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Camila Casas, Mr. Federico J Diez, Ms. Gita Gopinath, and Pierre-Olivier Gourinchas
Most trade is invoiced in very few currencies. Despite this, the Mundell-Fleming benchmark and its variants focus on pricing in the producer’s currency or in local currency. We model instead a ‘dominant currency paradigm’ for small open economies characterized by three features: pricing in a dominant currency; pricing complementarities, and imported input use in production. Under this paradigm: (a) the terms-of-trade is stable; (b) dominant currency exchange rate pass-through into export and import prices is high regardless of destination or origin of goods; (c) exchange rate pass-through of non-dominant currencies is small; (d) expenditure switching occurs mostly via imports, driven by the dollar exchange rate while exports respond weakly, if at all; (e) strengthening of the dominant currency relative to non-dominant ones can negatively impact global trade; (f) optimal monetary policy targets deviations from the law of one price arising from dominant currency fluctuations, in addition to the inflation and output gap. Using data from Colombia we document strong support for the dominant currency paradigm.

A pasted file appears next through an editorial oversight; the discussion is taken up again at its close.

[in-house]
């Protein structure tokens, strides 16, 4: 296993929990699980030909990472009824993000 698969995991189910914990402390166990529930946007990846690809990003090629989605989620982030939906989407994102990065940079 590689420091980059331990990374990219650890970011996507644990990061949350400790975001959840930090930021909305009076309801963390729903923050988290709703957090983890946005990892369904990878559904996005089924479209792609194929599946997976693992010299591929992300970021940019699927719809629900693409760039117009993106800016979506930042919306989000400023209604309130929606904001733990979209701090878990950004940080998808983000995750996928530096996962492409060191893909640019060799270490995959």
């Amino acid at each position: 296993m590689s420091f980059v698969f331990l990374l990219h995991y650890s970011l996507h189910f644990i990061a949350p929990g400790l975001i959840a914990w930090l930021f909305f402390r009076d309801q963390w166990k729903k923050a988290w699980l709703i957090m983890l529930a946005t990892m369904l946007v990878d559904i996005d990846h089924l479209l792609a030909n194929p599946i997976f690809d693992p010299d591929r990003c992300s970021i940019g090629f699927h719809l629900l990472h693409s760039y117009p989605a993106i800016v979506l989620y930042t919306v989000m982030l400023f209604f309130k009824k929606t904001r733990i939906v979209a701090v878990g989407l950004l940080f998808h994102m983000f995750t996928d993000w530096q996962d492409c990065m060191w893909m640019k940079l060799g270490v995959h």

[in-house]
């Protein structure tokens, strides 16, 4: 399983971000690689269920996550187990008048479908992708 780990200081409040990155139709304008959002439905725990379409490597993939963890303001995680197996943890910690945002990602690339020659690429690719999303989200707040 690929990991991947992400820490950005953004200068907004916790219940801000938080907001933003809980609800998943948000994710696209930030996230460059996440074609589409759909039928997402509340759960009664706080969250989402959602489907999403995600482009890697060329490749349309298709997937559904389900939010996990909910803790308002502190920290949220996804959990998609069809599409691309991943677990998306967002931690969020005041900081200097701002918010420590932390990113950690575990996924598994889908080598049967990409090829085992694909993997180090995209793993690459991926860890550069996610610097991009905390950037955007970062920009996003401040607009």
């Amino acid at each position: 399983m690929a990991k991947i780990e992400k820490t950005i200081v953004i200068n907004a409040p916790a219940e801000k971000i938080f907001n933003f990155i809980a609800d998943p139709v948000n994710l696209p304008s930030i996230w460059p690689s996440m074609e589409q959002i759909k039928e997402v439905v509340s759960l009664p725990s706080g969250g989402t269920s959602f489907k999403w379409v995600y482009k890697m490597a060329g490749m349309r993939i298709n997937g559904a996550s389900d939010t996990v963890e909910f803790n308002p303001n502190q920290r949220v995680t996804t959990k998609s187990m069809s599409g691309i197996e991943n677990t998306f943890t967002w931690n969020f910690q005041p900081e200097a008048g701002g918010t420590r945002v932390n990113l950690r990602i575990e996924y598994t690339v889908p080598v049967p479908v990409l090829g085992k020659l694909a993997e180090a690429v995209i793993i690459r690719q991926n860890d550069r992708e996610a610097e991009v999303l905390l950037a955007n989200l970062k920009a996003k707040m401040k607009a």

Mr. Sohrab Rafiq and Mr. David Cowen

rates, as reflected in elevated term premia. Source: Staff calculations. Finally, the modest explanatory power of medium-term inflation expectations for interest rates post-GFC for all G7 countries contrast with predictions made under the fiscal theory of the price level, which links concerns over future inflation to the ratio of public debt. The evidence also implies that the real impact of a change in fiscal policy post-crisis is not likely to have been transmitted through the expected inflation channel. 19 A few caveats are worth noting. First, it is

Mr. Sohrab Rafiq
This paper uses a dataset on private-sector risk aversion as well as expectations of long-run growth and debt to explain trends in implied forward rates on government bonds in the G-7 countries. The results show, consistent with the literature, that a one-percent rise in the long-run projected debt-to-GDP ratio causes an increase in bond yields of a relatively modest 1-to-6 basis points. Shocks to growth expectations and risk aversion have been comparatively more successful in explaining the behavior of long-term rates. The findings imply that growth policies rather than long-run projections of fiscal outcomes may be more important in helping influence long-term borrowing costs.
Camila Casas, Federico J. Díez, Ms. Gita Gopinath, Pierre-Olivier Gourinchas, and Mr. Maurice Obstfeld

price inflation. Strategic complementarities, Г > 0, dampen the impact of movements in real marginal cost or markups on export price inflation. At the same time a higher Г raises the sensitivity of export price inflation to the ratio of export prices to the destination price index (expressed in the same currency) since firms pay more attention to the price of their competitors. A similar interpretation applies to the source/currency specific import price index inflation rate π i H , t j in equ. (25) . Because marginal costs rely on imported inputs, cost-shocks in